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How to Successfully Make a Referral

Give careful consideration when referring contacts for a position with your employer.

August 16, 2007
from Robert Half Finance & Accounting

Without a doubt, it’s still true that good employees are hard to find. Eighty-one percent of hiring managers surveyed by Robert Half International and CareerBuilder.com said today’s employment market is equally or more challenging than it was only one year ago. And more than 50 percent consider a shortage of skilled workers to be their biggest recruitment hurdle.

In a tightening hiring environment for accounting professionals, it’s no wonder that companies often turn to their teams for leads on potential job candidates. Often, firms provide incentives to staff who refer new people. It’s important, however, not to allow the prospects of such perks to cloud your judgment. What might mean a quick bonus in the near future could hurt you in the long term if you are not careful about the person you recommend.

In short, anyone you refer will be a reflection of your professional judgment. Consider several things before passing along someone’s name to your company.

  • Be upfront. Whether you’re referring a distant contact or a close relative, the same rule applies: Brief your supervisor or the other manager attempting to fill the opening on your association, and tell as much as possible about what you know about the individual’s work habits. If it’s a distant contact, be honest and say that while you may have heard he or she is a good candidate, you don’t know firsthand.

  • Don’t succumb to pressure. Let’s face it — some people are very persistent. If you don’t think someone is appropriate for the job, but they keep calling you, don’t give in. This can be difficult to do, especially if the person is a friend or a family member. If the individual is a close friend and there is a specific concern — for example, if the person has a bad track record at other firms — be honest and tell him or her why you can’t offer a referral. If it’s a friend of a friend whom you have heard negative things about, simply state you don’t think he or she would fit into the office environment.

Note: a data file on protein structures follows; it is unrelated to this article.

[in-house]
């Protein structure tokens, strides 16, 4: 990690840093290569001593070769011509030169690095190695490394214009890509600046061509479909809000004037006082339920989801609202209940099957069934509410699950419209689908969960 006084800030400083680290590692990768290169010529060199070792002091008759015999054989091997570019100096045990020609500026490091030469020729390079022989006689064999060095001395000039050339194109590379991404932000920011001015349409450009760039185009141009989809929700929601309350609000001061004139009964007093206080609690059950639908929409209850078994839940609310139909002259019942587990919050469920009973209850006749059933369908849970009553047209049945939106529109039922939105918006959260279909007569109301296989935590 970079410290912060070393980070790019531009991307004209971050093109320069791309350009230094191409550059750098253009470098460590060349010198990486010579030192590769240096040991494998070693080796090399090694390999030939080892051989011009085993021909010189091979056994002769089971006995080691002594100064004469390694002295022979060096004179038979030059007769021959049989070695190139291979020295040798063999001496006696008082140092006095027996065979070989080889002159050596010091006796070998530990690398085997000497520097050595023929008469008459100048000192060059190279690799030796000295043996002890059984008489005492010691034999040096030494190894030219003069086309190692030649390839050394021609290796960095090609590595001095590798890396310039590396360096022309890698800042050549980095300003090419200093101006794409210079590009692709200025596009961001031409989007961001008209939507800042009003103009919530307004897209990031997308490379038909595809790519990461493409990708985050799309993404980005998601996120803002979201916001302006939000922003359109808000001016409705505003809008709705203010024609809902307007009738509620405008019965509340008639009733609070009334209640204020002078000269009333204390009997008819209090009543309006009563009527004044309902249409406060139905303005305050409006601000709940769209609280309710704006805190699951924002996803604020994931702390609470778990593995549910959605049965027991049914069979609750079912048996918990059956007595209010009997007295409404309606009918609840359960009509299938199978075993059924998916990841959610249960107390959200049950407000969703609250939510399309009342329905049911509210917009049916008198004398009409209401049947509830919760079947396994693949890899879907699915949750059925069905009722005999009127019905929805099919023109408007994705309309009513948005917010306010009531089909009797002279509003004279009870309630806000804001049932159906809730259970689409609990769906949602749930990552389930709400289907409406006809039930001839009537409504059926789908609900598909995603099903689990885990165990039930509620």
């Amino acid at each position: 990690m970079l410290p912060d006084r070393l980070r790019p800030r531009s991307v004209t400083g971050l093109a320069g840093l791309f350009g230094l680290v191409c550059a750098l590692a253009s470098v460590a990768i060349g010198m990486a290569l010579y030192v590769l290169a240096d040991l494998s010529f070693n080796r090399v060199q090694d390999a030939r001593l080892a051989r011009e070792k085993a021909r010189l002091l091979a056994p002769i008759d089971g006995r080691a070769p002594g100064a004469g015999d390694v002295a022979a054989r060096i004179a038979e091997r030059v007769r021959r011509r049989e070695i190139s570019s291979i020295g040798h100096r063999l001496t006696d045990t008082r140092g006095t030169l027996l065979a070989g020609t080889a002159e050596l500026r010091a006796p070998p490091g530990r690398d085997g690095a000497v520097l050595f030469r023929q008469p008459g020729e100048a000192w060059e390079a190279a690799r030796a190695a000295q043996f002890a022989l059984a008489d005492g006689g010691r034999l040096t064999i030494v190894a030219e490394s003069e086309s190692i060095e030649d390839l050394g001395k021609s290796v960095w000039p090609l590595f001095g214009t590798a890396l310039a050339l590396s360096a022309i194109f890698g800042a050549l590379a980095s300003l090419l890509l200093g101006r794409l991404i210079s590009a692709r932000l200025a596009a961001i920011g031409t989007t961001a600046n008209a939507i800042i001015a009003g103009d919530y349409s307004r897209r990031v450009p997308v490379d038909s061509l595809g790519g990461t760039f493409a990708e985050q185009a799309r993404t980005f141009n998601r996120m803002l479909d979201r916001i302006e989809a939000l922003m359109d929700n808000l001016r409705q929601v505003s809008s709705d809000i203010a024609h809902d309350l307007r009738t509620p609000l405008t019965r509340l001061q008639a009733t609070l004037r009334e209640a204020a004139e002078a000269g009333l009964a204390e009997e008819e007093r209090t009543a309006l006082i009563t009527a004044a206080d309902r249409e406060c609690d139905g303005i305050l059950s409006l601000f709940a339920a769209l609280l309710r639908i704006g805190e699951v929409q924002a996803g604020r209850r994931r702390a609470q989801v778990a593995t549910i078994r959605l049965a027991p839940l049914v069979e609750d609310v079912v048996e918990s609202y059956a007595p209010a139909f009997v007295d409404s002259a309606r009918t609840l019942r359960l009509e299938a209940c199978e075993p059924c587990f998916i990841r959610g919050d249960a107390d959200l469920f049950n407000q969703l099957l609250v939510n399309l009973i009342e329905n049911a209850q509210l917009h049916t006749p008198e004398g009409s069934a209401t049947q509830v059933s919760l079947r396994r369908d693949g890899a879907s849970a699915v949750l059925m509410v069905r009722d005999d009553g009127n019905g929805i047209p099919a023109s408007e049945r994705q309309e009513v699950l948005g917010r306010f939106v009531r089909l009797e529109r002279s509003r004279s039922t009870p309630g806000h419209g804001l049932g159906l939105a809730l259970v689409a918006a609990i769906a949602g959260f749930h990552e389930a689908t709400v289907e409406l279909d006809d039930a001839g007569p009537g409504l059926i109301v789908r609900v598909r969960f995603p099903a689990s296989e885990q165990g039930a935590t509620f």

• Don’t let someone’s qualifications threaten you. If you know someone who is competent, assured and has a stellar reputation in your field, by all means refer him or her to your boss. But what if this person has similar experience and education to your own? Won’t the two of you end up competing with each other for the next promotion? Such self-protective concerns are only natural, but don’t let them stop you from referring skilled individuals. Remember that success in your company will hold a mirror to you and make you look good.

  • Expand your referral base beyond family and close friends. At professional gatherings and meetings, make it a habit to collect business cards. Take a moment to write your impression of the person on the back of the card. Not only is this a good way to find a potential colleague, it’s a great way to expand your network.

  • Inform the potential candidate about the job. Provide a written copy of the job description, if you have one, and also mention the unwritten duties that most positions include. Describe the corporate culture, specific perks such as flexible scheduling options and how employees are evaluated. Review the person’s résumé, and offer advice on how to highlight skills the role requires.

  • Will this person be a good fit? Consider your office environment and try to imagine this individual working there. Are there any potential issues, or will he or she adapt well?

  • Promote the candidate internally. If you feel strongly that someone will be a productive addition to the company, speak up. Help people’s chances by personally handing a copy of his or her resume to the hiring manager, and use the opportunity to put in a good word.

Remember that your reputation is on the line when you refer someone to fill a role in your company. You don’t want to waste the time of either party, or risk damaging your career prospects, by recommending a candidate who may not work out well in the long run.

Founded in 1948, Robert Half Finance & Accounting, a division of Robert Half International, is one of the world’s first and largest companies specializing in financial recruitment service. The company has more than 350 locations throughout North America, Europe and the Asia-Pacific region, and offers online job search services at www.roberthalf.com.